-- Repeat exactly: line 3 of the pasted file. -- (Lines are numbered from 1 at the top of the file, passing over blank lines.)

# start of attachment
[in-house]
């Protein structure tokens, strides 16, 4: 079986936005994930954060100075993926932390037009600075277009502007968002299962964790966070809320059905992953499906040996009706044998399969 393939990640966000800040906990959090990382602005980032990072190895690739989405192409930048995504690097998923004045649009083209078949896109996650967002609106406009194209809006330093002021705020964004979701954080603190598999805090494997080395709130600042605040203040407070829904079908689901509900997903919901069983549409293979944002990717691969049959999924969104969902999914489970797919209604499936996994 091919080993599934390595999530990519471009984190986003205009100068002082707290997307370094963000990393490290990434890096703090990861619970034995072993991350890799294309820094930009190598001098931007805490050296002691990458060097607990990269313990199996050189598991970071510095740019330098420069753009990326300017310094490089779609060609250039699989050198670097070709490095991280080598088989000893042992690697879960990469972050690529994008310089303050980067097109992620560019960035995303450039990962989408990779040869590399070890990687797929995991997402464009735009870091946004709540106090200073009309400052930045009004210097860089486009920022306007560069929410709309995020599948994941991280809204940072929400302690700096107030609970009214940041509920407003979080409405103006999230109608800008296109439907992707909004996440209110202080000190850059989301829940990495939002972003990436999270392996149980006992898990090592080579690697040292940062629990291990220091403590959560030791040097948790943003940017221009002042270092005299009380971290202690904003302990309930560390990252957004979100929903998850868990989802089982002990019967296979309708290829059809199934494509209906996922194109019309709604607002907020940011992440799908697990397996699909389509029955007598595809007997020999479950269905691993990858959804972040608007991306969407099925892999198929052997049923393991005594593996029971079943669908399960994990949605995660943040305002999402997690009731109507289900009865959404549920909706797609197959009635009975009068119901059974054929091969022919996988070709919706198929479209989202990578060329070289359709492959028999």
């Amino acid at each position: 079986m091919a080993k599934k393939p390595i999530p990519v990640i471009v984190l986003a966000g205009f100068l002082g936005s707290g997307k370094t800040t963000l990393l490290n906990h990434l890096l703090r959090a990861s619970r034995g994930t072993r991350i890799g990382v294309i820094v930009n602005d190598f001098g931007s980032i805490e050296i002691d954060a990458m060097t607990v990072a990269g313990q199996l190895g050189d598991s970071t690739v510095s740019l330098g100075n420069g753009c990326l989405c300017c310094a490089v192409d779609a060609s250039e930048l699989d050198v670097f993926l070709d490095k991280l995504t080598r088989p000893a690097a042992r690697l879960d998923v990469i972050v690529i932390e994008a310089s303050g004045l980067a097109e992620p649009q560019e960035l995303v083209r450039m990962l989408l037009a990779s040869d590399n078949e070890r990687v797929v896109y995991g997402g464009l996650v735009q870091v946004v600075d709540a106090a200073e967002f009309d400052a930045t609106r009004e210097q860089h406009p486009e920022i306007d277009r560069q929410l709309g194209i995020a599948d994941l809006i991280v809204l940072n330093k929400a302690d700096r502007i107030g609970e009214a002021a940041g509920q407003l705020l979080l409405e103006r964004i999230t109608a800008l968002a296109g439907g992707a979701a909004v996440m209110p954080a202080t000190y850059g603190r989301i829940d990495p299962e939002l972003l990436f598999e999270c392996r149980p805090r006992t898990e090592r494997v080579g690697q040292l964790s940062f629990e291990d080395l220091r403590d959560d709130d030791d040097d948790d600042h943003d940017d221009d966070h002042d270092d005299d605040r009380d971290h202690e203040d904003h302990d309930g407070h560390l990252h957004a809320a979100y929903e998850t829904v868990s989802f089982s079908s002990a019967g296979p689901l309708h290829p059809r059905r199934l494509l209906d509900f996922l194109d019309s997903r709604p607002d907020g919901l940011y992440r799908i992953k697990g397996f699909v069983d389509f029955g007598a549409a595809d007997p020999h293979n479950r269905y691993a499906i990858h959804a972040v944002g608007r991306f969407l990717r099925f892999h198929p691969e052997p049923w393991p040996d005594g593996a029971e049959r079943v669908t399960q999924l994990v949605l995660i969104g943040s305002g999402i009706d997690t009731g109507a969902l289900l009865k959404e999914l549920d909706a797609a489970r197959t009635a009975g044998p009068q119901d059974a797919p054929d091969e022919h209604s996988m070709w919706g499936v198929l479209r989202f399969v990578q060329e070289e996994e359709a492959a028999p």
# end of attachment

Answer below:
């Amino acid at each position: 079986m091919a080993k599934k393939p390595i999530p990519v990640i471009v984190l986003a966000g205009f100068l002082g936005s707290g997307k370094t800040t963000l990393l490290n906990h990434l890096l703090r959090a990861s619970r034995g994930t072993r991350i890799g990382v294309i820094v930009n602005d190598f001098g931007s980032i805490e050296i002691d954060a990458m060097t607990v990072a990269g313990q199996l190895g050189d598991s970071t690739v510095s740019l330098g100075n420069g753009c990326l989405c300017c310094a490089v192409d779609a060609s250039e930048l699989d050198v670097f993926l070709d490095k991280l995504t080598r088989p000893a690097a042992r690697l879960d998923v990469i972050v690529i932390e994008a310089s303050g004045l980067a097109e992620p649009q560019e960035l995303v083209r450039m990962l989408l037009a990779s040869d590399n078949e070890r990687v797929v896109y995991g997402g464009l996650v735009q870091v946004v600075d709540a106090a200073e967002f009309d400052a930045t609106r009004e210097q860089h406009p486009e920022i306007d277009r560069q929410l709309g194209i995020a599948d994941l809006i991280v809204l940072n330093k929400a302690d700096r502007i107030g609970e009214a002021a940041g509920q407003l705020l979080l409405e103006r964004i999230t109608a800008l968002a296109g439907g992707a979701a909004v996440m209110p954080a202080t000190y850059g603190r989301i829940d990495p299962e939002l972003l990436f598999e999270c392996r149980p805090r006992t898990e090592r494997v080579g690697q040292l964790s940062f629990e291990d080395l220091r403590d959560d709130d030791d040097d948790d600042h943003d940017d221009d966070h002042d270092d005299d605040r009380d971290h202690e203040d904003h302990d309930g407070h560390l990252h957004a809320a979100y929903e998850t829904v868990s989802f089982s079908s002990a019967g296979p689901l309708h290829p059809r059905r199934l494509l209906d509900f996922l194109d019309s997903r709604p607002d907020g919901l940011y992440r799908i992953k697990g397996f699909v069983d389509f029955g007598a549409a595809d007997p020999h293979n479950r269905y691993a499906i990858h959804a972040v944002g608007r991306f969407l990717r099925f892999h198929p691969e052997p049923w393991p040996d005594g593996a029971e049959r079943v669908t399960q999924l994990v949605l995660i969104g943040s305002g999402i009706d997690t009731g109507a969902l289900l009865k959404e999914l549920d909706a797609a489970r197959t009635a009975g044998p009068q119901d059974a797919p054929d091969e022919h209604s996988m070709w919706g499936v198929l479209r989202f399969v990578q060329e070289e996994e359709a492959a028999p």